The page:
For service providers undergoing digital transformation, the importance of subscriber and network protection cannot be understated. When subscribers and networks are at risk of attack or infection, a provider’s digital strategy is weakened and business growth limited.
Android fans were probably chuckling over the XcodeGhost malware news – hackers don’t often penetrate Apple’s defenses. This provoked the Nominum Data Science team to take a look at what’s happening with malware targeting Android. Common wisdom is Android is exposed because there’s less rigor in the development and supply chain, and third party app stores with no protections are popular. Determined hackers can allegedly subvert defenses and get various kinds of exploits placed on mobile devices running the highly popular operating system. But what does the data show?
We’ve written extensively about open DNS proxies running in home gateways (“open home gateways”). Affected devices proxy DNS queries received on their WAN interface to whatever DNS resolver they are configured to use. This is typically the DNS configured by the ISP. The DNS has always been a handy tool for various kinds of attacks and the presence of these gateways gives attackers a back door into provider networks.
Network Functions Virtualization (NFV) is getting a lot of attention in Telecom circles these days. Initiated by leading providers around the world the NFV effort now has more than 150 participants crossing all of the functional boundaries in networking. NFV has been motivated by the astonishing array of appliances that have crept into provider networks. Even DNS appliances have emerged but the value proposition is almost exclusively around convenience rather than optimizing DNS for carrier environments.
Previous posts (Part 1 and Part 2) offer background on DNS amplification attacks being observed around the world. These attacks continue to evolve. Early attacks focused on authoritative servers using “ANY” queries for domains that were well known to offer good amplification. Response Rate Limiting (RRL) was developed to respond to these early attacks. RRL, as the name suggests, is deployed on authoritative servers to rate limit responses to target names. It basically groups requesters IP addresses (/24 for IPV4 and /56 for IPv6) together with the name and sends a truncated response to requests that exceed a configured limit.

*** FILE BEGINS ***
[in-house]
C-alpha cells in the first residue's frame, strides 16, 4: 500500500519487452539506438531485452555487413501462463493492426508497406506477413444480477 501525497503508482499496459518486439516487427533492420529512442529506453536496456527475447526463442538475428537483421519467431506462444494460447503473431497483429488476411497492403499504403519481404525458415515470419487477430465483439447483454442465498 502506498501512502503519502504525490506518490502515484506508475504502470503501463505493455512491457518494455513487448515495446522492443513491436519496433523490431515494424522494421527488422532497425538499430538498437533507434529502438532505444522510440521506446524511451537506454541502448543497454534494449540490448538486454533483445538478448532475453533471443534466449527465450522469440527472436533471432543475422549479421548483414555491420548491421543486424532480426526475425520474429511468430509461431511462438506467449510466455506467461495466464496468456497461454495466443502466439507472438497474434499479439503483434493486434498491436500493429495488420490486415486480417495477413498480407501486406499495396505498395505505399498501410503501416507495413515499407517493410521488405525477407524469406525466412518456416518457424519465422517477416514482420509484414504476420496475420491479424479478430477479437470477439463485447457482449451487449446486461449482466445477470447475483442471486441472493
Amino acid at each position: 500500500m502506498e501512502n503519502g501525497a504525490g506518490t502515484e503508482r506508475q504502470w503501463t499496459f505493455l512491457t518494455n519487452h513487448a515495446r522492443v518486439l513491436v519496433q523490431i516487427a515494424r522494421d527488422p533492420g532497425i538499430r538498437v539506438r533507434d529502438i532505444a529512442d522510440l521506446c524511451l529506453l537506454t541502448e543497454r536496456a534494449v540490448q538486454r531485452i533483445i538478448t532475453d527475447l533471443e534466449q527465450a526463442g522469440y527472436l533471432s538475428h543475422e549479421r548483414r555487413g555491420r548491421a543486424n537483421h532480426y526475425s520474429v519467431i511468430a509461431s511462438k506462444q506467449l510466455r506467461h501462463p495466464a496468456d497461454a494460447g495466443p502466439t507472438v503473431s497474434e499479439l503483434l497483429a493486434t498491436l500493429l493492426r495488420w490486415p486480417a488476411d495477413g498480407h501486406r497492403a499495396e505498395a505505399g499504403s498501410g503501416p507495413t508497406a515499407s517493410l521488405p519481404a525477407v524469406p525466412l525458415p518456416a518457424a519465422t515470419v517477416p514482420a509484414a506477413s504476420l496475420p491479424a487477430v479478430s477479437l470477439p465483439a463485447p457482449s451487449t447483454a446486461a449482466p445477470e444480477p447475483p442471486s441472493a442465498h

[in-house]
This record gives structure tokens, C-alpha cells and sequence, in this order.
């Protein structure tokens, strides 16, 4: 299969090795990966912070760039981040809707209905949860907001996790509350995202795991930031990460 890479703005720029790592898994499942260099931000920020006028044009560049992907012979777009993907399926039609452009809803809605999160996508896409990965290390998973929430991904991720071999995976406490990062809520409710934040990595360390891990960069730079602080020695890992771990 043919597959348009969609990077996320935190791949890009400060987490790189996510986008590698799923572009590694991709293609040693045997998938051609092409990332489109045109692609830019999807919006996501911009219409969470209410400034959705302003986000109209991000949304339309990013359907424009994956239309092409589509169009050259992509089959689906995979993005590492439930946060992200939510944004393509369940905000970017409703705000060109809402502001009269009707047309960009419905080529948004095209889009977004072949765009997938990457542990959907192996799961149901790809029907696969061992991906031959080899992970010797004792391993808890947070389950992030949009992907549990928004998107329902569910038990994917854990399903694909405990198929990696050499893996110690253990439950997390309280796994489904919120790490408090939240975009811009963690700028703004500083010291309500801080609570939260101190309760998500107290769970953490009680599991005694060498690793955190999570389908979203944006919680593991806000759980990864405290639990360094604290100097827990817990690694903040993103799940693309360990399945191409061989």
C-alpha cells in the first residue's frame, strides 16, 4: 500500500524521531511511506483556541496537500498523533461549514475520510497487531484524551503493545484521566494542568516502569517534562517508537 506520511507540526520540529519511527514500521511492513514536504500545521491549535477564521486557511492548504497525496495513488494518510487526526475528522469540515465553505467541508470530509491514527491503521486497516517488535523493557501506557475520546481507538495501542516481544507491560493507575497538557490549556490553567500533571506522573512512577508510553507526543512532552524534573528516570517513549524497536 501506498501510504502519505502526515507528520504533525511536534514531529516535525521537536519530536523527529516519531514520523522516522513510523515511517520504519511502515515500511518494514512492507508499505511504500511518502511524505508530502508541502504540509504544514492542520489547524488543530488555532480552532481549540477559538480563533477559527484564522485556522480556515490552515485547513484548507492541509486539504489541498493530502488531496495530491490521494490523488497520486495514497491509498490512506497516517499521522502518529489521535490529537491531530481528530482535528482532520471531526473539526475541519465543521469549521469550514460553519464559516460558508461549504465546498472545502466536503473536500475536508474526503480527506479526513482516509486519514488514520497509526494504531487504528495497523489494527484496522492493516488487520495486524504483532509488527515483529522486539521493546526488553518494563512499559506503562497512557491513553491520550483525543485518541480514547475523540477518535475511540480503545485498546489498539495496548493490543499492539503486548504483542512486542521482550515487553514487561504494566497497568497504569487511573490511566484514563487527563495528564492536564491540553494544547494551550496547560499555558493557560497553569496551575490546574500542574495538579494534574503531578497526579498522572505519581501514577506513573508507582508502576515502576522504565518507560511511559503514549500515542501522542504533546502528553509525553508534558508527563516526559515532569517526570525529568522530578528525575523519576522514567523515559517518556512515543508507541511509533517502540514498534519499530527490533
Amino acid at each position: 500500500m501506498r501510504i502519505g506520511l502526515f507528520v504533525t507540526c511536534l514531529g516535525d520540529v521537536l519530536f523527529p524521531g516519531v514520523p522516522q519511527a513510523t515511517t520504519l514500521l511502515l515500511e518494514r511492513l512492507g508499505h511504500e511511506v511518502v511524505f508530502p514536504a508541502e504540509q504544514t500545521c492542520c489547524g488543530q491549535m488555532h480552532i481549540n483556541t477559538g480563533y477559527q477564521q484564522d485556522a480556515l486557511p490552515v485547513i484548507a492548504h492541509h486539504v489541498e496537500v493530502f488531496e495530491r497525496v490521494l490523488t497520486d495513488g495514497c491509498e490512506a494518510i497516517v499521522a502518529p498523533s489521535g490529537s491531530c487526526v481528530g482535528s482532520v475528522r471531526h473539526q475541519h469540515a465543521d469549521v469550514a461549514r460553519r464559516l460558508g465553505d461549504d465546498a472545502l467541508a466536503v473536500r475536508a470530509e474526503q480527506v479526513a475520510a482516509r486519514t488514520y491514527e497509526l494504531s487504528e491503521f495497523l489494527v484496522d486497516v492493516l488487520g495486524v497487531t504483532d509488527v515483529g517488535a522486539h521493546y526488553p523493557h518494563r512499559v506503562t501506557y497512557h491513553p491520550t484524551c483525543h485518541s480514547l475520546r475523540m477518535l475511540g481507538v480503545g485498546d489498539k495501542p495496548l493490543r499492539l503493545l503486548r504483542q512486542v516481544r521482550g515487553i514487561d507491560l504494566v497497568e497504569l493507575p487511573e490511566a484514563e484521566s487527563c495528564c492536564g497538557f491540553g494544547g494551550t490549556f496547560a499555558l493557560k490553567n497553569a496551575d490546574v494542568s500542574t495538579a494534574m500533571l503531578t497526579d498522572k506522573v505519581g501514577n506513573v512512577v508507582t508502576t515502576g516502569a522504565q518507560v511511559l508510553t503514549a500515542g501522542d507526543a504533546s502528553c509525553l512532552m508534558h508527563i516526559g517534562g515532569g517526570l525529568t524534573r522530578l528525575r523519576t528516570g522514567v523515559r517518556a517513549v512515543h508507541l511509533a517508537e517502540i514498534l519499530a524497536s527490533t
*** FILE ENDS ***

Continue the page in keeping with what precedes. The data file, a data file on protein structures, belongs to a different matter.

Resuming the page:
This post follows an earlier post about DNS amplification attacks being observed around the world. DNS Amplification Attacks are occurring regularly and even though they aren’t generating headlines targets have to deal with floods of traffic and ISP infrastructure is needlessly stressed – load balancers fail, network links get saturated, and servers get overloaded. And far more intense attacks can be launched at any time.
Geoff Huston’s recent post about the rise of DNS amplification attacks offers excellent perspective on the issue. Major incidents like the Spamhaus attack Geoff mentions at the beginning of his post make headlines, but even small attacks create noticeable floods of traffic. These attacks are easy to launch and effective even with relatively modest resources and we see evidence they’re occurring regularly. Although DNS servers are not usually the target of these attacks the increase in traffic and larger response sizes typically stress DNS infrastructure and require attention from operation teams.
Over the past few weeks we’ve been helping customers who’ve been experiencing unusual spikes in traffic on their resolvers. Data obtained using Vantio Real Time Visibility and querystore commands revealed a substantial increase in the number of ANY queries, in some cases hundreds of millions. Additional data showed the names being queried turned very small DNS questions into very large DNS answers. Both indicate a recent type of DDoS attack that leverages the DNS to amplify traffic and flood a target with it.